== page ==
This was basically an interview between Bill Hybels and Carly Fiorina. She said some cool things about leading corporations and stuff like that: leading with integrity, honesty, respect, innovation (which I thought was cool), and a few others. But a random thought passed through my mind as I sat there. I don't know where it came from because it was somewhat unrelated to what she was talking about, but here it is:

Be a good leader in your family.

I need to work on setting the example in my family.




A Problem of Ethics

Recently my brother got into a bit of an email debate with a former science teacher of his about origins. I've seen and heard some of these kinds of debates before: the Christian adamantly asserting a young earth and pointing out common flaws in the theory of Evolution, and the Darwinist begging the Christian to leave behind antiquated superstitions in the name of scientific reason. My brother wanted to make sure the teacher knew of his conversion to Christianity and the seeds of doubt planted in his mind with regard to the truth of Christianity in this class. And boy, did he let him know!

One of the arguments brought up in the discussion was that of morality and ethics. My brother made the argument that, given Darwinism, morality (or at least the idea of universal right and wrong) could NOT have "evolved." In other words, if we are just advanced animals, how can anyone claim murder in the human world, when murder is is a preposterous claim in the animal world?

This science teacher retorted that morality did evolve, or at least appeared at some stage in our "evolution," and that morality is just evidence of our becoming more "fit" for the "survival of the fittest" game each species is playing.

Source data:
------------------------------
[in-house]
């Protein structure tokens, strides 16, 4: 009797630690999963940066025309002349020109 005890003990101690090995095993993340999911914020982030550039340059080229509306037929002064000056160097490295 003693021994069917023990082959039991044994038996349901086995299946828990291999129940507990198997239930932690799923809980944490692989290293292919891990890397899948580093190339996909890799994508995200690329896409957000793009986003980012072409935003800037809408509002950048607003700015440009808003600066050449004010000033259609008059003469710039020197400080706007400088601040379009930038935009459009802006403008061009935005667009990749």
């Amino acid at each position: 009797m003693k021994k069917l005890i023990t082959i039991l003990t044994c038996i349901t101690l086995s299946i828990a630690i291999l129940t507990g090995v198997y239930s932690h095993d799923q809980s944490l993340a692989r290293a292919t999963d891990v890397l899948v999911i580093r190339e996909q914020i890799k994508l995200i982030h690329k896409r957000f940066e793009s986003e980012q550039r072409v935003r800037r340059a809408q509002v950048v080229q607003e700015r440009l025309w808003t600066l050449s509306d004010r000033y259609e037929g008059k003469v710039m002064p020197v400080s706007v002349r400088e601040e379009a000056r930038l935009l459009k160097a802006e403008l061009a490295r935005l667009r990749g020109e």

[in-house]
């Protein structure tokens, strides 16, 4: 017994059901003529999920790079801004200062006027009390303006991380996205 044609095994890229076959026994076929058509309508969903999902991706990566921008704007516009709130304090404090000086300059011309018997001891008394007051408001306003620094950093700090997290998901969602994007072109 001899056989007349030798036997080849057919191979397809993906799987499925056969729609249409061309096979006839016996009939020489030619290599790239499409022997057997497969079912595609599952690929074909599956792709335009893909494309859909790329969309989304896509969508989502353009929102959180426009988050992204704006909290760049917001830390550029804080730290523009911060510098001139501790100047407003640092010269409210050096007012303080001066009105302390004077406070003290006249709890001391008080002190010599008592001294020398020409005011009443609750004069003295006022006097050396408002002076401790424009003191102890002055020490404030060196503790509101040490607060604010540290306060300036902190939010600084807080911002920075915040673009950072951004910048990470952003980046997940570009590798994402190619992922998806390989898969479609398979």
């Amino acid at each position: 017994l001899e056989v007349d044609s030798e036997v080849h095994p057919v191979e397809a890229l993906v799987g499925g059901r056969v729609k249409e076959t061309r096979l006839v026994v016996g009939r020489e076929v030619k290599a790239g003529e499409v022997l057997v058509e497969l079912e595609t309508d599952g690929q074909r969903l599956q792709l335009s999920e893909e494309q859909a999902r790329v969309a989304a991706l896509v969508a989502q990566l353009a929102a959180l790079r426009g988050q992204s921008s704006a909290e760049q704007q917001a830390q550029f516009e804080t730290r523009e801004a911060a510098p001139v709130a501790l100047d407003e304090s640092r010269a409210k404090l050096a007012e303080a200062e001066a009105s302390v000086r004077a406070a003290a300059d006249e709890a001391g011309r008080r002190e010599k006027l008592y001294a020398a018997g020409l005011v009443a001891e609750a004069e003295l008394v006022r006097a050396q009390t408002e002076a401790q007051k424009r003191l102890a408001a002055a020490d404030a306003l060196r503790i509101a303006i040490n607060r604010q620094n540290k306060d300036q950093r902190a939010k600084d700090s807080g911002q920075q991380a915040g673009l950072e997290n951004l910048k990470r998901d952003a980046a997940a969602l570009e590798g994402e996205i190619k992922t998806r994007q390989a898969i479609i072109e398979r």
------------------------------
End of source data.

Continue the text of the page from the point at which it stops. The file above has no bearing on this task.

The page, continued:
I disagree with this. The following (between the asterisks) is what I believe would be a reasonable extension of this guy's reasoning about morality.


If we were to take a completely Darwinian approach to our species, I claim that the illusion of morality keeps us from evolving faster. In the survival of the fittest doctrine, if it is the fit that survive and the less fit that eventually fizzle into extinction, thus leaving the "better" species to inherit the earth, then I maintain morality is holding us back.

For instance, I think we need to manage the species, in much the same way we manage renewable resources. We always want the best resources, and so those inferior resources that keep the best from thriving need to be eradicated. So I say we need to figure out everyone's IQ and eradicate everyone whose IQ is less than say, 115. We should also eradicate everyone who is old, handicapped, and carries a gene mutation that is not helpful but harmful to our species. Over time (and if we do this right, over a much shorter period of time than if we left it to nature's course) we could do a great deal of improvement to the overall gene pool, thus furthering our species and making it even more "fit" for survival.

Now it is unfortunate that "morals" and "ethics" have been introduced into our species, be it through religion, superstition, or evolution, because a great number of folks would disagree with my plan based on the idea that eradicating those with inferior genes is not "compassionate" or "just" or "right." These folks hold us back from evolving, because these inferior genes will either never go away, or it will take an incredible amount of time for them to be "naturally selected" out of the gene pool.


What a disgusting line of reasoning this is! Nevertheless, if you subtract any spectre of justice, morality, ethics, right and wrong, compassion, and love from the picture, this line of reasoning is not all that unreasonable. And yet, an overwhelming majority of people would be absolutely appalled at just such a suggestion. Why would that be?